8-Track tapes were a popular music format in the 1970s, especially for car players. In the most-used configuration, their titular 8 tracks were used to provide 4 stereo programs (taking two tracks each, left and right). A quadraphonic format with four tracks per program was also used. The popularity of this format declined as cassettes improved in audio quality, and it was phased out in the early 1980s. However, after it had faded out as a consumer format, a form known as the Jingle Card Cassette remained in use for years in the radio industry.
An 8-track tape consisted of a 1/4"-wide magnetic tape mounted in a continuous loop around a single reel in a plastic cartridge. The tape moved at 3.75 in. per second, and at the end of a track a piece of conductive foil caused the player to change tracks. The single-reel structure could only move forward, so no rewind feature was possible. Another drawback was the fact that albums at the time were typically designed for vinyl records, which had two sides, and often lacked good break points at the one-quarter and three-quarters marks needed to divide them into the tracks of an 8-track, so sometimes songs were divided between two tracks with a noticeable pause in between, or other rearrangements were done to the album.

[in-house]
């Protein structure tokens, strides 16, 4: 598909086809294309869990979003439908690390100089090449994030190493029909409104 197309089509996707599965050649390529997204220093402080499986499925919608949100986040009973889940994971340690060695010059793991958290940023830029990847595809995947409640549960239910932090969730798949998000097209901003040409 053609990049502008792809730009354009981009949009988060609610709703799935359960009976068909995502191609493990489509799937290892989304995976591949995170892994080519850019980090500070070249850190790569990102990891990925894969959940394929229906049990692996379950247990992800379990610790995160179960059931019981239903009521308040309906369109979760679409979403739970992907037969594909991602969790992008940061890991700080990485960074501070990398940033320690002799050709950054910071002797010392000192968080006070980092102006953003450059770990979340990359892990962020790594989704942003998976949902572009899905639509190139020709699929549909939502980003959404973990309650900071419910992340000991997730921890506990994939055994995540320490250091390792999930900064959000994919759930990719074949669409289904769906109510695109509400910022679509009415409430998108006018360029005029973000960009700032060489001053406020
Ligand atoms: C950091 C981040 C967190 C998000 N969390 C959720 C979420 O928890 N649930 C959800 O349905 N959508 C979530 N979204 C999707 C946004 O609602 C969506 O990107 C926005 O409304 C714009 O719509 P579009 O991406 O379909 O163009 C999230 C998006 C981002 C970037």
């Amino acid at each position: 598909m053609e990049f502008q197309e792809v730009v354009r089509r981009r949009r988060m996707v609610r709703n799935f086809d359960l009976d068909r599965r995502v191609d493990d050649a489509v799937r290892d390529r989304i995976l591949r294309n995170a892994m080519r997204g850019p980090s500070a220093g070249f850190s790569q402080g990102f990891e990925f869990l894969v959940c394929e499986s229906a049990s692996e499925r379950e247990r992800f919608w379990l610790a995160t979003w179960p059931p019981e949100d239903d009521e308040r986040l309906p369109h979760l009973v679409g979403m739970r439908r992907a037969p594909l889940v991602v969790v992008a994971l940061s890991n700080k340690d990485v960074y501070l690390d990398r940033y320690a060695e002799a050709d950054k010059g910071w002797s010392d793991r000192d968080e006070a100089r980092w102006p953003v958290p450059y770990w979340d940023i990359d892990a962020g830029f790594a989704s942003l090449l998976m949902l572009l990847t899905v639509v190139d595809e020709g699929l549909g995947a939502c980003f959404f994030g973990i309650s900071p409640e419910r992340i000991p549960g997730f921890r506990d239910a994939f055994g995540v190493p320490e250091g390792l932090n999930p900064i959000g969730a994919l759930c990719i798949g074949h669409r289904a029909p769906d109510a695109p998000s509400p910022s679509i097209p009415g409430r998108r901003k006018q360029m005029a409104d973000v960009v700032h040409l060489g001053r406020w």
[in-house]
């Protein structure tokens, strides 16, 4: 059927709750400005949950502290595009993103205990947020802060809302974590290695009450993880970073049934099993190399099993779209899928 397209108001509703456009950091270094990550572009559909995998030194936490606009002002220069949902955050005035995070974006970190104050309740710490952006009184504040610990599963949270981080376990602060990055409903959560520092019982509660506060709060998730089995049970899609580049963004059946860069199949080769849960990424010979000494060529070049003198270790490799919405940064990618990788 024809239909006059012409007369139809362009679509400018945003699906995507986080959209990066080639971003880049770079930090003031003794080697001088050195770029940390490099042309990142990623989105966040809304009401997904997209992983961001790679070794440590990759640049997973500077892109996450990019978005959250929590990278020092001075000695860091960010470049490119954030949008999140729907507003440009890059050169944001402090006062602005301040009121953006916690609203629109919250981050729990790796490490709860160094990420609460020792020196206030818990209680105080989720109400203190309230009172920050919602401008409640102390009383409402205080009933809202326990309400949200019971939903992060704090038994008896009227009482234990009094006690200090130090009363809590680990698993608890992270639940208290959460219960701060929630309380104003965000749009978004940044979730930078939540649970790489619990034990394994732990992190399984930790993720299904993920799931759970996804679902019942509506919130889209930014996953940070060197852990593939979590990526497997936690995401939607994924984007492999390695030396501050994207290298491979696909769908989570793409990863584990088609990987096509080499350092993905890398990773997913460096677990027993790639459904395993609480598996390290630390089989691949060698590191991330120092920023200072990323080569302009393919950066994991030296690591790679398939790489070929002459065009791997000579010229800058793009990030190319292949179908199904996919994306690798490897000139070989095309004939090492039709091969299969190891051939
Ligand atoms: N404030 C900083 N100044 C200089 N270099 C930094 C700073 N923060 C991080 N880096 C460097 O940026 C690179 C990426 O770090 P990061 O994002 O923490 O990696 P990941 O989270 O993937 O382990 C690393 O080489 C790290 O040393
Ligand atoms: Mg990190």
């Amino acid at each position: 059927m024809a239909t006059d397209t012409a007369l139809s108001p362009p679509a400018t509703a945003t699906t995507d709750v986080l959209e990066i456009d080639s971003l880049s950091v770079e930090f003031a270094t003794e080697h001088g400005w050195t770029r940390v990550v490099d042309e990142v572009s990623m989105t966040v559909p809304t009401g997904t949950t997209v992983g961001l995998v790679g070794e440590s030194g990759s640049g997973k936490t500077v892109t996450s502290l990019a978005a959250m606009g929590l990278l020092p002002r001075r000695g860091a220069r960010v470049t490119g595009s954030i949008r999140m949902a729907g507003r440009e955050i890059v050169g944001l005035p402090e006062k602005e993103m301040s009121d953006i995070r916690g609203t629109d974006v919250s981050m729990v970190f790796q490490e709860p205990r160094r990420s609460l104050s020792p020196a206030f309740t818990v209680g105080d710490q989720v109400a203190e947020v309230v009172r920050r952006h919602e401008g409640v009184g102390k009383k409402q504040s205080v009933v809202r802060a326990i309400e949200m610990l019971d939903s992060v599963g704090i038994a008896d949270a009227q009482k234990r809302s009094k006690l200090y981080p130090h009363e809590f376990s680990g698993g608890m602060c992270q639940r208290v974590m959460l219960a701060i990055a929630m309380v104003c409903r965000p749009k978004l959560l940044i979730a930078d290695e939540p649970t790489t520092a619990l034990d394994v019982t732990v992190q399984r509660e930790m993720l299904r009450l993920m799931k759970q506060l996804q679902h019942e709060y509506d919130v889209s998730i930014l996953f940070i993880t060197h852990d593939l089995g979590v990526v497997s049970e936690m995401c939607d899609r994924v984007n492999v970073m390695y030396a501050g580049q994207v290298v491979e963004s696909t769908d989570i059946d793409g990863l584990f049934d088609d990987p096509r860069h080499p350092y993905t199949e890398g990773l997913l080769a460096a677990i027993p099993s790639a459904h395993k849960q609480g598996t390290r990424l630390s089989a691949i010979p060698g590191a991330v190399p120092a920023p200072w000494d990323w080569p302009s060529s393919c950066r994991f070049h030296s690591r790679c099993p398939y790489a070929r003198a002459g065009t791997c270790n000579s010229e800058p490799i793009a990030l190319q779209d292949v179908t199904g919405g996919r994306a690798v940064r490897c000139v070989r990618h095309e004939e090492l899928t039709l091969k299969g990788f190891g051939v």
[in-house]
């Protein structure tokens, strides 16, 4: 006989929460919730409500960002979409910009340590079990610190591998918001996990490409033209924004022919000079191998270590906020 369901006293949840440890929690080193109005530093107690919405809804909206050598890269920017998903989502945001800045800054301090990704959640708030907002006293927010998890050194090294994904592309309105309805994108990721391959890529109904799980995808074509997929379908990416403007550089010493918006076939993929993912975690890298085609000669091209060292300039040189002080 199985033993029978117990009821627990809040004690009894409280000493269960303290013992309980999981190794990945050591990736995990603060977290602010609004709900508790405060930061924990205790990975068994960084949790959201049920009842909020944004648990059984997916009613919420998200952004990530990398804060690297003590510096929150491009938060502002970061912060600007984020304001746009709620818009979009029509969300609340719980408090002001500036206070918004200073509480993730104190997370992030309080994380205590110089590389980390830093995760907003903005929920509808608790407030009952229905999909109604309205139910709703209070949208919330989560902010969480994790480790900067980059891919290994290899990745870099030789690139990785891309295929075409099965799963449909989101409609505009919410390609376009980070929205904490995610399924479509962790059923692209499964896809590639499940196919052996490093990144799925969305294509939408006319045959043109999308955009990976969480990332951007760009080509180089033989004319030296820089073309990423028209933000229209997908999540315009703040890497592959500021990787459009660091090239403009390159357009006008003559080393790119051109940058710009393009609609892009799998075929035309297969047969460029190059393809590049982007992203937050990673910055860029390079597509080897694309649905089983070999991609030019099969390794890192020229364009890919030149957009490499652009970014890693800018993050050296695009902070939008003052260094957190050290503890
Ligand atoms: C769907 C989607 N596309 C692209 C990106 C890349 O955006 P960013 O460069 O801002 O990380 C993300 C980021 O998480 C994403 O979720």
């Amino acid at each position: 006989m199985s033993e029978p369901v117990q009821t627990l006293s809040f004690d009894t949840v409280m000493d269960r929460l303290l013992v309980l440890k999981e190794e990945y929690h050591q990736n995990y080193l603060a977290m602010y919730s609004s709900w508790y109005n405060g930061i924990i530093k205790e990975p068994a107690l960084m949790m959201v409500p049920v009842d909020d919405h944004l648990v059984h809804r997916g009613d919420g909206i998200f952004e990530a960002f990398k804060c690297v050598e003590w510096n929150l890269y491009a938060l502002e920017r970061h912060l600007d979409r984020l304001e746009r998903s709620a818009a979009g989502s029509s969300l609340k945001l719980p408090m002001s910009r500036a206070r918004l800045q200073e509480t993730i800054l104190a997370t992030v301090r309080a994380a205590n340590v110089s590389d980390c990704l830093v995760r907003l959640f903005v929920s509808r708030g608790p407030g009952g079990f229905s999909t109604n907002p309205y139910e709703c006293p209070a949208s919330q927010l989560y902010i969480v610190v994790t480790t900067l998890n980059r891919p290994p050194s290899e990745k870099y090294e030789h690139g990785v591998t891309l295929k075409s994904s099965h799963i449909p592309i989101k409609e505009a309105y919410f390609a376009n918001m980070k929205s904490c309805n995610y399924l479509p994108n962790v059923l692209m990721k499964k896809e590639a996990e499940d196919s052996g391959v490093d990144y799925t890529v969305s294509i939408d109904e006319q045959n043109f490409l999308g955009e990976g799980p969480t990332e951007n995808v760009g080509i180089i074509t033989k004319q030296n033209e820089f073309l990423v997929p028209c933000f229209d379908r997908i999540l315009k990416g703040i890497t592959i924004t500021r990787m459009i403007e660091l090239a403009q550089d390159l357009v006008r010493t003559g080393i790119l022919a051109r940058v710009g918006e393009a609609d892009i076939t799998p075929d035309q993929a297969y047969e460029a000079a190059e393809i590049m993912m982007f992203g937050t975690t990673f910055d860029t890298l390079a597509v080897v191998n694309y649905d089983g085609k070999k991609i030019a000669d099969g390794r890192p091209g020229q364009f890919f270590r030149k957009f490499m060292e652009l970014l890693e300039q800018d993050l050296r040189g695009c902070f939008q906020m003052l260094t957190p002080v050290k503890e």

There was also some use of 8-track tapes as a data storage medium, as with the original Compucolor computer (though the later and more popular Compucolor II had a disk drive instead).